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Achieve the retirement you deserve


Canadians are living longer and that means they’re spending more time in retirement. The average woman retiring at age 65 today can expect to live another 22 years, while a 65-year-old man can expect to live another 19 years.1 To see if you’ll be able to finance the retirement you want, ask yourself these three questions:

1. What will my sources of income be?

Most of us will rely primarily on three sources of retirement income: government benefits, registered savings and non-registered savings. You might also have a company pension plan to add to your income.

Your government benefits may include Old Age Security (OAS) and Canada Pension Plan (CPP) or Quebec Pension Plan (QPP) payments. Some provinces and territories provide additional benefits for retirees. Your financial advisor can provide more information specific to your own situation.

Your registered savings include assets in plans such as a Registered Retirement Savings Plan (RRSP), Registered Pension Plan (RPP) or Tax-Free Savings Account (TFSA). Your non-registered savings include everything else, such as money you have in a savings or investment account or invested in your home.

If you have a company pension plan, this will be specific to you and the company you work for. To find out how the plan works, speak to your human resources representative.

2. What will I spend in retirement?

You haven’t retired yet, so you might not know exactly what you’ll spend in retirement. You can get some idea, though, by looking at your current monthly budget (or creating one) and adjusting it for your retirement needs.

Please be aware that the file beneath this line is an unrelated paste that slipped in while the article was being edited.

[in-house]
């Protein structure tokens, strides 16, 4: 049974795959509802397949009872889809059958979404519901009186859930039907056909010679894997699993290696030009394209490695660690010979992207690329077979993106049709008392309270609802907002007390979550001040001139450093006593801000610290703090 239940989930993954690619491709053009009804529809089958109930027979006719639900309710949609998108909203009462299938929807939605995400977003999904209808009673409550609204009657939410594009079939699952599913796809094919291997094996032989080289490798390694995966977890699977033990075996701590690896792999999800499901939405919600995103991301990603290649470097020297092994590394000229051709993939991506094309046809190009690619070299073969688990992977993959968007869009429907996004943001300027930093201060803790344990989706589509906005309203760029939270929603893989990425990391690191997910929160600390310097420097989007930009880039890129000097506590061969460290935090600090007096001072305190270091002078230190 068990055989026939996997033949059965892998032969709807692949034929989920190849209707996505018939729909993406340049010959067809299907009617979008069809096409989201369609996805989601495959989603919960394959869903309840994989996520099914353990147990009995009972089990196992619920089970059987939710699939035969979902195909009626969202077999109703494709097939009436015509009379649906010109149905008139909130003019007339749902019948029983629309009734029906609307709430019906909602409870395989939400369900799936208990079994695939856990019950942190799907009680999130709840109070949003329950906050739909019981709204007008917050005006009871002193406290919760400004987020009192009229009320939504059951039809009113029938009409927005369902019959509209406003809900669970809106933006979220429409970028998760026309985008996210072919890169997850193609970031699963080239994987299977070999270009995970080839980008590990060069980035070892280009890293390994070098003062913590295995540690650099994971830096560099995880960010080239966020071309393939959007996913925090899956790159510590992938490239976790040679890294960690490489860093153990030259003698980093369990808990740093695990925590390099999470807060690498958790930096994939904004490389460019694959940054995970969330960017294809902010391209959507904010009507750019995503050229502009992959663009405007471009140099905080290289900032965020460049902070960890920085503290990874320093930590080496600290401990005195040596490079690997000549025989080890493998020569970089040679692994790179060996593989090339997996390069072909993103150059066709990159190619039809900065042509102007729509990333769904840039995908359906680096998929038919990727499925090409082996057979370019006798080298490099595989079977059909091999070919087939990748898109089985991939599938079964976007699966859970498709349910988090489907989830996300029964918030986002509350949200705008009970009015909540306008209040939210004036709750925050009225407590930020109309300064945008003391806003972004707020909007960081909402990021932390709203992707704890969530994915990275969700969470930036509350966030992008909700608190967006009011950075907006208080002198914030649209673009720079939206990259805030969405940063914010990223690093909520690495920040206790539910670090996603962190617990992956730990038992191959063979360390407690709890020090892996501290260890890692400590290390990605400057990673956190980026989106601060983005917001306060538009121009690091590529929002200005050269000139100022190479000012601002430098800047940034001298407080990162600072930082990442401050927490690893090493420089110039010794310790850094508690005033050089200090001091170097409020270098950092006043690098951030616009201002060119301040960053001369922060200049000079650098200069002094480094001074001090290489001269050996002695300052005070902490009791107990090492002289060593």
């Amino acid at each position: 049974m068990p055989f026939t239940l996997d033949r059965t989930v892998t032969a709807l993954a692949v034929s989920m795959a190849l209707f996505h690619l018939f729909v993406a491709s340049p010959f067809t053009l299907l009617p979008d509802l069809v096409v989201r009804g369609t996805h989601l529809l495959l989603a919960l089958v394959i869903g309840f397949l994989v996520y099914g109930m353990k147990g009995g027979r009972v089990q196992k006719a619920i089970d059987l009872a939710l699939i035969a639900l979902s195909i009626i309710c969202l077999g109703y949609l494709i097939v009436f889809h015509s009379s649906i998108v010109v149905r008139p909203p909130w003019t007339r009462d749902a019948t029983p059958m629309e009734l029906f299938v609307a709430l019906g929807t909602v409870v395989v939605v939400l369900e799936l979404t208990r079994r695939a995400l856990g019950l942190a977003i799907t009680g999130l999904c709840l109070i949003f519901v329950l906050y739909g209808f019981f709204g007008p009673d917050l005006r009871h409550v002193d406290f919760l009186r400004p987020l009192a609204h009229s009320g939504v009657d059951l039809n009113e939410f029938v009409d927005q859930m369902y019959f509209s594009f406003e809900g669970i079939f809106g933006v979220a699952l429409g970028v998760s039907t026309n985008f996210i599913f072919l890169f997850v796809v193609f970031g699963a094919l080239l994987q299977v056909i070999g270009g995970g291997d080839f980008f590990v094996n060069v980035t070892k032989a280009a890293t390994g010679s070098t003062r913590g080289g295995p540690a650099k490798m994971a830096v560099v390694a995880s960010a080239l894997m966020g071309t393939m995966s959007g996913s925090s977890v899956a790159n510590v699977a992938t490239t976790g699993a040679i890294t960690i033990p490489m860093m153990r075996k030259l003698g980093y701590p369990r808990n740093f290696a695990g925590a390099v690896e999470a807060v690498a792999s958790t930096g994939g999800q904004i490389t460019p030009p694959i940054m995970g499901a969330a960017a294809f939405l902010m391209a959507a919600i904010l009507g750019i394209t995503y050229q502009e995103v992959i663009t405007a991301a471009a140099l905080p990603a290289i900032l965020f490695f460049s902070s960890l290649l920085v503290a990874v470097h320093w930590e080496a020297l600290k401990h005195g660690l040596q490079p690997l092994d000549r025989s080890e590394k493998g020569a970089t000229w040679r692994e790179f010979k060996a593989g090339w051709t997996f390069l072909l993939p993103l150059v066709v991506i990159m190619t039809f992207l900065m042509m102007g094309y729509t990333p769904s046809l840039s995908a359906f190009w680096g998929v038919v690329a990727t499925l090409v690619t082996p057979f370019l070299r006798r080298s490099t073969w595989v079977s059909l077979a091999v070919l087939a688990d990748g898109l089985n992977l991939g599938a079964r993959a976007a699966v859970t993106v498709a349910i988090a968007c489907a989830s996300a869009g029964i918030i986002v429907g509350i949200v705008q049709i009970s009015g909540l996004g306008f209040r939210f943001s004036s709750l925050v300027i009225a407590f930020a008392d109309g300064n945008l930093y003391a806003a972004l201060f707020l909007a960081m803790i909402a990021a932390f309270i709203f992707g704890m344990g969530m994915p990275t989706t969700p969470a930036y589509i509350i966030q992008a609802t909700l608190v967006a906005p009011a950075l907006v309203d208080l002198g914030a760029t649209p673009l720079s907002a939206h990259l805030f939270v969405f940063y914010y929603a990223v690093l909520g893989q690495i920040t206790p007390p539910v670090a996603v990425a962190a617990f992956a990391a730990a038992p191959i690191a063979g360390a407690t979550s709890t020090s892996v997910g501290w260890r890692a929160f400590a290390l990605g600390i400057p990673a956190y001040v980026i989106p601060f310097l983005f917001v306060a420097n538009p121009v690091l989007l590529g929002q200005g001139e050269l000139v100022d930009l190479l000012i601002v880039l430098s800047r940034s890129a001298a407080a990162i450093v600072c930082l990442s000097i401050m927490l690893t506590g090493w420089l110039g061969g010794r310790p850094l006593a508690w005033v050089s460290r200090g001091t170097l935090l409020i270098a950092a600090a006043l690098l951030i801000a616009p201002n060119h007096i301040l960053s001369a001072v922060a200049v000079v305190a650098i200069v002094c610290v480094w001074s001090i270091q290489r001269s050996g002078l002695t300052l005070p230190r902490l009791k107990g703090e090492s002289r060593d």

Go through each item on your budget and remove whatever may not apply in retirement. For example, you might have paid off your mortgage by the time you retire. Or your children may no longer be living at home. If you’re saving a set amount for retirement each month, this can be adjusted as well.

You may also have new items to add to your budget, like higher health-care expenses, or extensive travel. Try to think of every expense that could come up in retirement that you’re not paying now. Remember to account for inflation, as the cost of living tends to increase through the years.

After you’ve deleted some expenses and added others, you’ll have a rough monthly post-retirement budget. Your financial advisor can help you determine what your goal should be.

3. How much have I already saved?

Talk to your financial advisor to understand how much you’ve saved in registered and non-registered accounts. Your advisor can take you through different scenarios to give you an idea of your annual retirement income from all your sources.

Add to that your annual potential government benefits. According to Service Canada, the average combined CPP and OAS benefit is about $14,740 per person per year.2 Next, add any company pension benefits you may have.


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